Kia And Hyundai Have Recalled 9 Million Cars For A Security Flaw

Estimated read time 3 min read

Have you been notified?

Thanks to a TikTok challenge and tutorials we’ve found on just about every social media platform out there, plenty of kids are stealing Kias and Hyundais for kicks these days. With the Korean automakers skipping an engine immobilizer, something that’s been standard equipment in virtually every mass-produced vehicle since the turn of the century, anyone can steal one of nine million Kias and Hyundais in the US using a USB charging cord, at least until they’re updated.

See the street takeover that shocked Memphis here.

Originally, the companies announced the recall back in February as thefts raged in cities across North America. However, we keep seeing too many stories to count of Kias and Hyundais being stolen, including one Kia swiped by thieves right after it supposedly had the security update installed.

We’re left wondering just how quickly are Kia and Hyundai moving through those nine million recalled vehicles? The automakers were going to start by sending letters to owners in waves so dealership service departments aren’t overloaded. But we wonder how many cars have been updated and how many owners will ultimately go through with it.

If you have a Kia or Hyundai that’s a 2011 to 2022 and uses a steel ignition key, almost certainly your vehicle has been recalled. According to the Kia, these are the recalled models: 2011-2021 Forte, 2021-2022 K5, 2011-2020 Optima, 2011-2021 Rio, 2011-2021 Sedona, 2021-2022 Seltos, 2010, 2022 Soul, 2011-2022 Sorento, 2011-2022 Sportage.

The Hyundais included in the recall are 2011-2022 Accent, 2011-2022 Elantra, 2013-2017 Elantra GT, 2013-2014 Elantra Coupe, 2011-2012 Elantra Touring, 2011-2014 Genesis Coupe, 2018-2022 Kona, 2020-2021 Palisade, 2011-2012, 2019-2022 Santa Fe, 2013-2018, 2019 Santa Fe and Santa Fe XL, 2013-2018 Santa Fe Sport, 2011-2019 Sonata, 2011-2022 Tucson, 2012-2017 and 2019-2021 Veloster, 2020-2021 Venue, 2011-2012 Veracruz.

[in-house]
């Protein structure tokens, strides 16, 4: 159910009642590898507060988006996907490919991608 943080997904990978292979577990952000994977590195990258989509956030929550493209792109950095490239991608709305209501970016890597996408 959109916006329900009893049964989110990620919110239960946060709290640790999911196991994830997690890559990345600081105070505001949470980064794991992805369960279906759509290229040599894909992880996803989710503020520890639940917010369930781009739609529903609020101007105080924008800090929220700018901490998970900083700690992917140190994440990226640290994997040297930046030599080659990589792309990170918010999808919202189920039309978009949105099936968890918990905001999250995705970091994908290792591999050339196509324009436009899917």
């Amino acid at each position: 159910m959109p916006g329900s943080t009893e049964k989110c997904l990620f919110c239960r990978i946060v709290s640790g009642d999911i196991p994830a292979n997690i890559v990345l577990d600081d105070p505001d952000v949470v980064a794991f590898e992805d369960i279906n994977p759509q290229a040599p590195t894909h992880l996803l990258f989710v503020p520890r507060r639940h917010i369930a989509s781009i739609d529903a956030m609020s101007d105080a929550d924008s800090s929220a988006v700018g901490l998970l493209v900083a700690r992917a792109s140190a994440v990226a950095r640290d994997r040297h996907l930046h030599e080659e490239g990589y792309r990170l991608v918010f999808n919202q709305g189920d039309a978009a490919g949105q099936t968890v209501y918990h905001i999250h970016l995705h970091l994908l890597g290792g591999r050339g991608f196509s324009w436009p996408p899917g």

Kia does have a website where owners can enter their VIN and check the status of their ride, as does Hyundai. While visiting the site, you can request a free wheel lock to keep the neighborhood children from boosting your Sorento for TikTok street cred.

There are plenty of videos out there of kids as young as 9- or 10-years-old stealing Kias and Hyundais, it’s such a simple task. Often, the kids do it just for kicks, joyriding in someone’s commuter, thrashing it to pieces before either crashing it or just dumping the thing like garbage on the side of the road. But some kids are being recruited by theft rings which know minors won’t face serious legal consequences if caught.

You should also know Kia and Hyundai settled a class action lawsuit back on May 18, 2023 for about $200 million in compensation. If you have one of the four million recalled vehicles, you might qualify for a cash settlement and other benefits, including any theft-related losses if your car was stolen.

Ultimately, this security flaw will tarnish the image of both Kia and its sister brand, Hyundai. Already viewed as second-rate automakers, by cutting corners on basic vehicle security, the Koreans will have to work hard to win back some owners’ loyalty, while others might never return.  

Images via Hyundai, Kia

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